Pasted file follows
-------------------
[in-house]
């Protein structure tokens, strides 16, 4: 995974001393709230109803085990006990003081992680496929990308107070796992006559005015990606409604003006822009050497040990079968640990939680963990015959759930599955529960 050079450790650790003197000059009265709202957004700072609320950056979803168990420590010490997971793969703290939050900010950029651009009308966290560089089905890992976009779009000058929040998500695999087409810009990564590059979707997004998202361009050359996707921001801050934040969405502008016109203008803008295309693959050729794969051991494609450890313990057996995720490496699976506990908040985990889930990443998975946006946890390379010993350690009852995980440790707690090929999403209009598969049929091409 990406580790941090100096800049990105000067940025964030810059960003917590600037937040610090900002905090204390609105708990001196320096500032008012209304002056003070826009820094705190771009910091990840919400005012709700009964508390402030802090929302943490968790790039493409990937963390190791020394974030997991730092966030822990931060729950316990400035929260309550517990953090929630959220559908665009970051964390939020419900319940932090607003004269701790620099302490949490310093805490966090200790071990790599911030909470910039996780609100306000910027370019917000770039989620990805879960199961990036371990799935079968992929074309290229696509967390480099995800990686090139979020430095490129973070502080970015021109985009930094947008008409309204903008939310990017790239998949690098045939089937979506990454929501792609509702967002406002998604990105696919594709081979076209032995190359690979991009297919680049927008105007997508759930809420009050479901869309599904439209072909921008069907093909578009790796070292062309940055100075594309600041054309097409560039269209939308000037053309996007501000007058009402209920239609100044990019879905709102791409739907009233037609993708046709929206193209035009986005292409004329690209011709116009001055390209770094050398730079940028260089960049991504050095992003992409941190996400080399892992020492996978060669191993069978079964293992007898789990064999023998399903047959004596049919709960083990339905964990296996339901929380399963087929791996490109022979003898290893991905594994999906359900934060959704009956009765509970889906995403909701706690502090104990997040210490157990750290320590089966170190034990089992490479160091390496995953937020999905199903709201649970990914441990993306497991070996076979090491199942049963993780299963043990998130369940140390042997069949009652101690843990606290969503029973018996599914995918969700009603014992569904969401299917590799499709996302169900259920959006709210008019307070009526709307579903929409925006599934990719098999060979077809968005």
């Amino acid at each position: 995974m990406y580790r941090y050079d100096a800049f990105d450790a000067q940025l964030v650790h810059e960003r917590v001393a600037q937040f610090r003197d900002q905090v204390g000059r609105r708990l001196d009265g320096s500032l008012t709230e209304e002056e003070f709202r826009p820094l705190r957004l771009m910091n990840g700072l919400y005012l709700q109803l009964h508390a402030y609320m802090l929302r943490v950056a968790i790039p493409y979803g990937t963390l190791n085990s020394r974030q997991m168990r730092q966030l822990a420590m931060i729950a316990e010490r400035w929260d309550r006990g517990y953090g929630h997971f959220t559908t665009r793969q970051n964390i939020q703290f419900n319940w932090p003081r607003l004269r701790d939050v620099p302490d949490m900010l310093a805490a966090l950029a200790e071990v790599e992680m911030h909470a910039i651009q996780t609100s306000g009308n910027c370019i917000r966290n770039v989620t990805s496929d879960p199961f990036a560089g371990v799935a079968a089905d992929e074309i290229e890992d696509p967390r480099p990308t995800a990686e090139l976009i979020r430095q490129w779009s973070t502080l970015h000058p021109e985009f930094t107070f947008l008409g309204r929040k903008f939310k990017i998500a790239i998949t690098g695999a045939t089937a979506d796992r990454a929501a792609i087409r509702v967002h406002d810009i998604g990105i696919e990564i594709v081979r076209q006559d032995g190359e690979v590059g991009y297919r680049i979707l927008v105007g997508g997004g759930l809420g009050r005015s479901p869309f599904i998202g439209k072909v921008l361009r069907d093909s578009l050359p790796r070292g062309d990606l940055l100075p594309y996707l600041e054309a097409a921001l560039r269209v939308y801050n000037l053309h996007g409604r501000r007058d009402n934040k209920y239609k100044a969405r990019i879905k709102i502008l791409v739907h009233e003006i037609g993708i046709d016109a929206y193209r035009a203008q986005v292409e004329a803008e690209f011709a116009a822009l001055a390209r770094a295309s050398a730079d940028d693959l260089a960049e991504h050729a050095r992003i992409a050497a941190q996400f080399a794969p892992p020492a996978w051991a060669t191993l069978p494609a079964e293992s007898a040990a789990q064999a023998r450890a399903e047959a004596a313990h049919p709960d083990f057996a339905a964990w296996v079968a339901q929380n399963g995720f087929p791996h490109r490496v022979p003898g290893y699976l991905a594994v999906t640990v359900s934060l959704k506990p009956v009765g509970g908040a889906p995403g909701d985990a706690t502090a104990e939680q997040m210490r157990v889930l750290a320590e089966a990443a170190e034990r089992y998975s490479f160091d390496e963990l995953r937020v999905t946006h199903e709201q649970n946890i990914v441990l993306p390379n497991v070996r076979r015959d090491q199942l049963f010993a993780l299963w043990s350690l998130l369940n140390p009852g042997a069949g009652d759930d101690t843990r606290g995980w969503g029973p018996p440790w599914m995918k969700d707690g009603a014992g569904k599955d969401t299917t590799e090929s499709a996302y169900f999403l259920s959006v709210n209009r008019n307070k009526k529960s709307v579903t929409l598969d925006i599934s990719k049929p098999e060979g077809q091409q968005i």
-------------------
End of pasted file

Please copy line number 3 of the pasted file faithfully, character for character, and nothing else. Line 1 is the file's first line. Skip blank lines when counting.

């Amino acid at each position: 995974m990406y580790r941090y050079d100096a800049f990105d450790a000067q940025l964030v650790h810059e960003r917590v001393a600037q937040f610090r003197d900002q905090v204390g000059r609105r708990l001196d009265g320096s500032l008012t709230e209304e002056e003070f709202r826009p820094l705190r957004l771009m910091n990840g700072l919400y005012l709700q109803l009964h508390a402030y609320m802090l929302r943490v950056a968790i790039p493409y979803g990937t963390l190791n085990s020394r974030q997991m168990r730092q966030l822990a420590m931060i729950a316990e010490r400035w929260d309550r006990g517990y953090g929630h997971f959220t559908t665009r793969q970051n964390i939020q703290f419900n319940w932090p003081r607003l004269r701790d939050v620099p302490d949490m900010l310093a805490a966090l950029a200790e071990v790599e992680m911030h909470a910039i651009q996780t609100s306000g009308n910027c370019i917000r966290n770039v989620t990805s496929d879960p199961f990036a560089g371990v799935a079968a089905d992929e074309i290229e890992d696509p967390r480099p990308t995800a990686e090139l976009i979020r430095q490129w779009s973070t502080l970015h000058p021109e985009f930094t107070f947008l008409g309204r929040k903008f939310k990017i998500a790239i998949t690098g695999a045939t089937a979506d796992r990454a929501a792609i087409r509702v967002h406002d810009i998604g990105i696919e990564i594709v081979r076209q006559d032995g190359e690979v590059g991009y297919r680049i979707l927008v105007g997508g997004g759930l809420g009050r005015s479901p869309f599904i998202g439209k072909v921008l361009r069907d093909s578009l050359p790796r070292g062309d990606l940055l100075p594309y996707l600041e054309a097409a921001l560039r269209v939308y801050n000037l053309h996007g409604r501000r007058d009402n934040k209920y239609k100044a969405r990019i879905k709102i502008l791409v739907h009233e003006i037609g993708i046709d016109a929206y193209r035009a203008q986005v292409e004329a803008e690209f011709a116009a822009l001055a390209r770094a295309s050398a730079d940028d693959l260089a960049e991504h050729a050095r992003i992409a050497a941190q996400f080399a794969p892992p020492a996978w051991a060669t191993l069978p494609a079964e293992s007898a040990a789990q064999a023998r450890a399903e047959a004596a313990h049919p709960d083990f057996a339905a964990w296996v079968a339901q929380n399963g995720f087929p791996h490109r490496v022979p003898g290893y699976l991905a594994v999906t640990v359900s934060l959704k506990p009956v009765g509970g908040a889906p995403g909701d985990a706690t502090a104990e939680q997040m210490r157990v889930l750290a320590e089966a990443a170190e034990r089992y998975s490479f160091d390496e963990l995953r937020v999905t946006h199903e709201q649970n946890i990914v441990l993306p390379n497991v070996r076979r015959d090491q199942l049963f010993a993780l299963w043990s350690l998130l369940n140390p009852g042997a069949g009652d759930d101690t843990r606290g995980w969503g029973p018996p440790w599914m995918k969700d707690g009603a014992g569904k599955d969401t299917t590799e090929s499709a996302y169900f999403l259920s959006v709210n209009r008019n307070k009526k529960s709307v579903t929409l598969d925006i599934s990719k049929p098999e060979g077809q091409q968005i």